HOOVER, Ala. --- A big banner hung at one end of the second floor hallway of the Wynfrey Hotel on Wednesday displaying the familiar SEC logo with ESPN prominently displayed just below.
Make no mistake about it. The Southeastern Conference and the self-anointed World Wide Leader in Sports are joined together at the hip.
And they couldn't be more thrilled about it.
It's a synergy of a powerhouse athletic conference with a sports TV network that is ever present with its multiple cable channels not to mention sports bars, a magazine and a popular Web site.
Under a new 15-year deal SEC commissioner Mike Slive struck last year with ESPN and CBS worth approximately $3 billion, the SEC might not have launched its own channel like the Big Ten Network, but its games will be seen far and wide and early (and late) and often.
"Luckily for us we were able to convince the commissioner that we could build a better mousetrap in terms of exposure and revenue and serving the fans by doing it this way instead of doing a network," Burke Magnus, ESPN senior vice president for college sports programming, said Wednesday when he was joined by several network executives as SEC Media Days opened.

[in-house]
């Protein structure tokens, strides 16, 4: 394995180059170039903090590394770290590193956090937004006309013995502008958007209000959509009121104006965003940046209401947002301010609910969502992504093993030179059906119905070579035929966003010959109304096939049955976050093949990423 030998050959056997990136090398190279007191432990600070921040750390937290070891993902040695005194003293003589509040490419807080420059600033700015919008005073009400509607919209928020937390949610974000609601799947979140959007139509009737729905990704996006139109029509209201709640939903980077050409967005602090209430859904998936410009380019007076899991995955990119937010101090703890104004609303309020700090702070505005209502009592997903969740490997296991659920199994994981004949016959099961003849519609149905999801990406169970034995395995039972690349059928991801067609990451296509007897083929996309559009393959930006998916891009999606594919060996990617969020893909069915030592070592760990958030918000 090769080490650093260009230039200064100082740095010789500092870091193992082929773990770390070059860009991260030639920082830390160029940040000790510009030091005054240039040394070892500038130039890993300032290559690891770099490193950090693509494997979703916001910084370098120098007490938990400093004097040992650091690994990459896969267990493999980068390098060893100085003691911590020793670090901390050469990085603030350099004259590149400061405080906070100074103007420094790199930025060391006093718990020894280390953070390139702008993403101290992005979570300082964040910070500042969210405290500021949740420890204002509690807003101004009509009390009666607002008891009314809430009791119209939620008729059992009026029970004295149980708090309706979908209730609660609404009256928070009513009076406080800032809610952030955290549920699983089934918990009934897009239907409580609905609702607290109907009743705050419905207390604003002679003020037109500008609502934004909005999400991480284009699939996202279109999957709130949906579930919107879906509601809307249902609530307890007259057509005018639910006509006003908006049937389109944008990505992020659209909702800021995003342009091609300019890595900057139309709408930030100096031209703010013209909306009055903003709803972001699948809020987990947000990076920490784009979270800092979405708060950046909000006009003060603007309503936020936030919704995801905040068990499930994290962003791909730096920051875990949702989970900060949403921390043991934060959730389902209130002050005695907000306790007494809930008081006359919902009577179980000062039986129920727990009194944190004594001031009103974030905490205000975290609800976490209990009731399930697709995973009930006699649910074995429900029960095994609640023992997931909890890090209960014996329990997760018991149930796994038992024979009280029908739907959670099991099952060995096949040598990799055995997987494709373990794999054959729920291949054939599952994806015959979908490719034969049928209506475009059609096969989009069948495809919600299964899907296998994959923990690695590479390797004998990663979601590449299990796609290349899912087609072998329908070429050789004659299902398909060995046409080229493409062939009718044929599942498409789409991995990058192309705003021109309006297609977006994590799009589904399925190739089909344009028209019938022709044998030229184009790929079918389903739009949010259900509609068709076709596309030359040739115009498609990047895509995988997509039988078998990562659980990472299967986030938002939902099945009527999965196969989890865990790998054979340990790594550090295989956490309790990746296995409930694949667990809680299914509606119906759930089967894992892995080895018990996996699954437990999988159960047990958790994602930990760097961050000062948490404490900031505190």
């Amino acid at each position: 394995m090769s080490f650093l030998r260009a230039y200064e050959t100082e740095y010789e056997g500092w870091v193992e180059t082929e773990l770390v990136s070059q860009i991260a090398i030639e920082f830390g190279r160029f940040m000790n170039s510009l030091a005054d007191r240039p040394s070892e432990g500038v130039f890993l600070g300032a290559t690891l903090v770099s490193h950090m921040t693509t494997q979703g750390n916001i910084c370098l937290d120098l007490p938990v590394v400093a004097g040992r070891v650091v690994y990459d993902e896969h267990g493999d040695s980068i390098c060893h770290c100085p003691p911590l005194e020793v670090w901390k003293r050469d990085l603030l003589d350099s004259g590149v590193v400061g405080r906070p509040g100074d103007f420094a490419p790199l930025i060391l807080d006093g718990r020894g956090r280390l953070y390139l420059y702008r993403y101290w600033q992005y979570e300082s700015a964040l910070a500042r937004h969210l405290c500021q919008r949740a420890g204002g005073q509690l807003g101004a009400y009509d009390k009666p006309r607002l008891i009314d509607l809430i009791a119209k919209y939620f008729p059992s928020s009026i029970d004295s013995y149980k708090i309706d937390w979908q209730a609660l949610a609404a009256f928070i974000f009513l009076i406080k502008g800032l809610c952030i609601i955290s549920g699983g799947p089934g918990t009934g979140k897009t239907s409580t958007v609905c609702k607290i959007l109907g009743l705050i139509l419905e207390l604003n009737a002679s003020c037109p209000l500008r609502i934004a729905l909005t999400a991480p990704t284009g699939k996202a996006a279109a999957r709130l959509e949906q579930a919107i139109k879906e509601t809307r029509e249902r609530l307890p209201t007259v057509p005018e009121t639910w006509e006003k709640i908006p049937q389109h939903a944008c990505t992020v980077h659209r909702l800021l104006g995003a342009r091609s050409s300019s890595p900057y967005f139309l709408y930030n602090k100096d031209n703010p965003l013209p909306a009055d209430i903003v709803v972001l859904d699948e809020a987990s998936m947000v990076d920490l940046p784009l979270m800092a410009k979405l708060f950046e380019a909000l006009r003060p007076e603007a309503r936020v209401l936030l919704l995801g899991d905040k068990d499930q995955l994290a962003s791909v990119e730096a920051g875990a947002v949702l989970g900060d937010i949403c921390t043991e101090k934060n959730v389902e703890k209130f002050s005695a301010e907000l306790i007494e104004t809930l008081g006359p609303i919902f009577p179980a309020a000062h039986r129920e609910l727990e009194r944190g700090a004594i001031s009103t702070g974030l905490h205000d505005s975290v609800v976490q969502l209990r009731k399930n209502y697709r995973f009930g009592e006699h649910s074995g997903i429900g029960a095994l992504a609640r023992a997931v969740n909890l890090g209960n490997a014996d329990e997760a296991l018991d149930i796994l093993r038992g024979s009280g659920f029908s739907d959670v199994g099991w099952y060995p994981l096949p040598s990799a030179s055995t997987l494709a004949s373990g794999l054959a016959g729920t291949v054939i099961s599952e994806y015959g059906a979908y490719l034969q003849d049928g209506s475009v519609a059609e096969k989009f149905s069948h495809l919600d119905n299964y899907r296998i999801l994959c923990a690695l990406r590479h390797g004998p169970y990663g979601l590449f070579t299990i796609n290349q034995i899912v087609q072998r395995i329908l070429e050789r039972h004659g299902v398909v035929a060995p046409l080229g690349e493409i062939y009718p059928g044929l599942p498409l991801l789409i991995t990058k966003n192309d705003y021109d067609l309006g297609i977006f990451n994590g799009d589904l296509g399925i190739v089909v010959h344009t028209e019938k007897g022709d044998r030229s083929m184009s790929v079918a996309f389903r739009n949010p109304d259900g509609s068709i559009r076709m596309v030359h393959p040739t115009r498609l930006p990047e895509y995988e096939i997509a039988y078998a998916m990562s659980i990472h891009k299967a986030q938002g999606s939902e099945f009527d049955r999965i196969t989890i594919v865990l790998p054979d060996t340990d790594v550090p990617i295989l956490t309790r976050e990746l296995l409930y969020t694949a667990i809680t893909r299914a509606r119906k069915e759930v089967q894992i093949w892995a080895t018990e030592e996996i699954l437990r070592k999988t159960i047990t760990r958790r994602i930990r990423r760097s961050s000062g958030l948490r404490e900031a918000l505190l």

That joint SEC-ESPN logo seen in the hallway will be seen on conference games on ESPN, ESPN2 and ESPNU this fall. The SEC will continue its national Saturday afternoon game of the week on CBS.
Asked about other conferences being able to keep up with a conference that already has won the last three college football national titles and now will have even more exposure, Slive smiled Wednesday at SEC Media Days.
"We have become a national brand," Slive said.
"Many conferences, the intensity of their following is more regional. With that has come some benefits for us."
Like having over 5,500 events carried on ESPN networks during the 15 years of the deal - an average of one per day.
Every SEC football game that the conference owns the right to will be televised including an expanded over-the-air syndication package and 13 games on cable on Fox Sports Net and CSS.
The "SEC Network" -- ESPN's Regional Television's over-the-air syndication network that replaces Raycom -- will span not only all nine states in the SEC footprint, but is slated to be shown in Big 12 (Houston, Dallas, San Antonio), Big Ten (Detroit, Chicago, Columbus, Ohio, Indianpolis) and Big East (Pittsburgh and New York) markets as well as Los Angeles. It will be shown in Atlanta on Peachtree TV.
The 73-market network will nearly double the audience from last year and cover more than 50 percent of the country.